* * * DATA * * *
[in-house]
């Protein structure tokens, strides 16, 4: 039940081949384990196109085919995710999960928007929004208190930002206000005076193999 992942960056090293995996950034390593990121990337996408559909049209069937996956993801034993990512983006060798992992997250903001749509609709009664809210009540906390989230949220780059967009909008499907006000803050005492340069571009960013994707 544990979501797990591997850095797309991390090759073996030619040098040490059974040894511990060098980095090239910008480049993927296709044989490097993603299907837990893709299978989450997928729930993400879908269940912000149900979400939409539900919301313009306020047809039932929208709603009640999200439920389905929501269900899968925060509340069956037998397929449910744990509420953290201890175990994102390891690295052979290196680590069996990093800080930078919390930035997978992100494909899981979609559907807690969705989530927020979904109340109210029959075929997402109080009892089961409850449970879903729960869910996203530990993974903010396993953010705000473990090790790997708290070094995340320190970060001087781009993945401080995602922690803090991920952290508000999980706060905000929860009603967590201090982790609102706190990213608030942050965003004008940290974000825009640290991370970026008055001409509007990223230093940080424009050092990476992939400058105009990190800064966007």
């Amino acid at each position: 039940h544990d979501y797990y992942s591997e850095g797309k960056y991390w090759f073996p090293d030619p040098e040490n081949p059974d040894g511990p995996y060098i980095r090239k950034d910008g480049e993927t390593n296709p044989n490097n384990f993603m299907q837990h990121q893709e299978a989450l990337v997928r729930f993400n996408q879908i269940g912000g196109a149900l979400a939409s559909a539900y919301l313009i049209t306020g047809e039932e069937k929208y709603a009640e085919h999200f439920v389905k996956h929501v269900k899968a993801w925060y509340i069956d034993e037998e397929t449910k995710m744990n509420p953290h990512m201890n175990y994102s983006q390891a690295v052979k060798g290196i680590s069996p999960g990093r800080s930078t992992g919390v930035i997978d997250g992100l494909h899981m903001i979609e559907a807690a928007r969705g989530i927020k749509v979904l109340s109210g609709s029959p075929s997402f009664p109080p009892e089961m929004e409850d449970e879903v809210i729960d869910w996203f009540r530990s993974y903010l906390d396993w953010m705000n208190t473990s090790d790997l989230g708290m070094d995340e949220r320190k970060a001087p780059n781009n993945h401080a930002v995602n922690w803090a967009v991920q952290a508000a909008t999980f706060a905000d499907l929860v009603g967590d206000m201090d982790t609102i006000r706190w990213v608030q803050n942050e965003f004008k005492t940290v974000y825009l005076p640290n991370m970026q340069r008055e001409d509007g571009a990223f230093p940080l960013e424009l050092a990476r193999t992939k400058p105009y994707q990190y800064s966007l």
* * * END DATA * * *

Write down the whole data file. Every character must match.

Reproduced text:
[in-house]
């Protein structure tokens, strides 16, 4: 039940081949384990196109085919995710999960928007929004208190930002206000005076193999 992942960056090293995996950034390593990121990337996408559909049209069937996956993801034993990512983006060798992992997250903001749509609709009664809210009540906390989230949220780059967009909008499907006000803050005492340069571009960013994707 544990979501797990591997850095797309991390090759073996030619040098040490059974040894511990060098980095090239910008480049993927296709044989490097993603299907837990893709299978989450997928729930993400879908269940912000149900979400939409539900919301313009306020047809039932929208709603009640999200439920389905929501269900899968925060509340069956037998397929449910744990509420953290201890175990994102390891690295052979290196680590069996990093800080930078919390930035997978992100494909899981979609559907807690969705989530927020979904109340109210029959075929997402109080009892089961409850449970879903729960869910996203530990993974903010396993953010705000473990090790790997708290070094995340320190970060001087781009993945401080995602922690803090991920952290508000999980706060905000929860009603967590201090982790609102706190990213608030942050965003004008940290974000825009640290991370970026008055001409509007990223230093940080424009050092990476992939400058105009990190800064966007």
């Amino acid at each position: 039940h544990d979501y797990y992942s591997e850095g797309k960056y991390w090759f073996p090293d030619p040098e040490n081949p059974d040894g511990p995996y060098i980095r090239k950034d910008g480049e993927t390593n296709p044989n490097n384990f993603m299907q837990h990121q893709e299978a989450l990337v997928r729930f993400n996408q879908i269940g912000g196109a149900l979400a939409s559909a539900y919301l313009i049209t306020g047809e039932e069937k929208y709603a009640e085919h999200f439920v389905k996956h929501v269900k899968a993801w925060y509340i069956d034993e037998e397929t449910k995710m744990n509420p953290h990512m201890n175990y994102s983006q390891a690295v052979k060798g290196i680590s069996p999960g990093r800080s930078t992992g919390v930035i997978d997250g992100l494909h899981m903001i979609e559907a807690a928007r969705g989530i927020k749509v979904l109340s109210g609709s029959p075929s997402f009664p109080p009892e089961m929004e409850d449970e879903v809210i729960d869910w996203f009540r530990s993974y903010l906390d396993w953010m705000n208190t473990s090790d790997l989230g708290m070094d995340e949220r320190k970060a001087p780059n781009n993945h401080a930002v995602n922690w803090a967009v991920q952290a508000a909008t999980f706060a905000d499907l929860v009603g967590d206000m201090d982790t609102i006000r706190w990213v608030q803050n942050e965003f004008k005492t940290v974000y825009l005076p640290n991370m970026q340069r008055e001409d509007g571009a990223f230093p940080l960013e424009l050092a990476r193999t992939k400058p105009y994707q990190y800064s966007l």